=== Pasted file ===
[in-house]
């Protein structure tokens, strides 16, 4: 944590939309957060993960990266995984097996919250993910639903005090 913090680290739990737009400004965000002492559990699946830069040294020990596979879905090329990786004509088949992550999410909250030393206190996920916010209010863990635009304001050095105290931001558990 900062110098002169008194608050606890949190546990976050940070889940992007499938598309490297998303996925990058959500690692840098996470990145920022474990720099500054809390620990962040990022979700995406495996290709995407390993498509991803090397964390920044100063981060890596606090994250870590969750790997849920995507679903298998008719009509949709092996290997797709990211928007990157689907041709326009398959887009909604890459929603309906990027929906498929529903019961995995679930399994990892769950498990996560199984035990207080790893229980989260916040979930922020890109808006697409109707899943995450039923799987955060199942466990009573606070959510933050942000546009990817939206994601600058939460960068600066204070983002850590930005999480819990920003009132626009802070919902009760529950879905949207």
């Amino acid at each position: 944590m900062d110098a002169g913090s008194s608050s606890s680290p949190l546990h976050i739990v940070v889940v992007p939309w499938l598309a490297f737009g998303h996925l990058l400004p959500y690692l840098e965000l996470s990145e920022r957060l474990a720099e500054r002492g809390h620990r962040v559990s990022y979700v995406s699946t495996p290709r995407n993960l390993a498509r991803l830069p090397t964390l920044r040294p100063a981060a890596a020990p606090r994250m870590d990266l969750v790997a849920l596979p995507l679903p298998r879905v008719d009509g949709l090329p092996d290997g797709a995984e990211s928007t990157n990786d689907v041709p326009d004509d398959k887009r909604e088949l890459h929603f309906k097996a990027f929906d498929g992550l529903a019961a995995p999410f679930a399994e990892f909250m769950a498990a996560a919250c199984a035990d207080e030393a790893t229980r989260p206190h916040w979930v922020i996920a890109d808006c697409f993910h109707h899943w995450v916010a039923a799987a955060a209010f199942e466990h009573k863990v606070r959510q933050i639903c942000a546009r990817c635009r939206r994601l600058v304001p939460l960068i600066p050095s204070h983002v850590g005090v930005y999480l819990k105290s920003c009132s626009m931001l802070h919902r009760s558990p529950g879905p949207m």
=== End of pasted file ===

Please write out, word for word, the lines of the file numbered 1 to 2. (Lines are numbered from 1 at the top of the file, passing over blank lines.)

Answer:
[in-house]
């Protein structure tokens, strides 16, 4: 944590939309957060993960990266995984097996919250993910639903005090 913090680290739990737009400004965000002492559990699946830069040294020990596979879905090329990786004509088949992550999410909250030393206190996920916010209010863990635009304001050095105290931001558990 900062110098002169008194608050606890949190546990976050940070889940992007499938598309490297998303996925990058959500690692840098996470990145920022474990720099500054809390620990962040990022979700995406495996290709995407390993498509991803090397964390920044100063981060890596606090994250870590969750790997849920995507679903298998008719009509949709092996290997797709990211928007990157689907041709326009398959887009909604890459929603309906990027929906498929529903019961995995679930399994990892769950498990996560199984035990207080790893229980989260916040979930922020890109808006697409109707899943995450039923799987955060199942466990009573606070959510933050942000546009990817939206994601600058939460960068600066204070983002850590930005999480819990920003009132626009802070919902009760529950879905949207």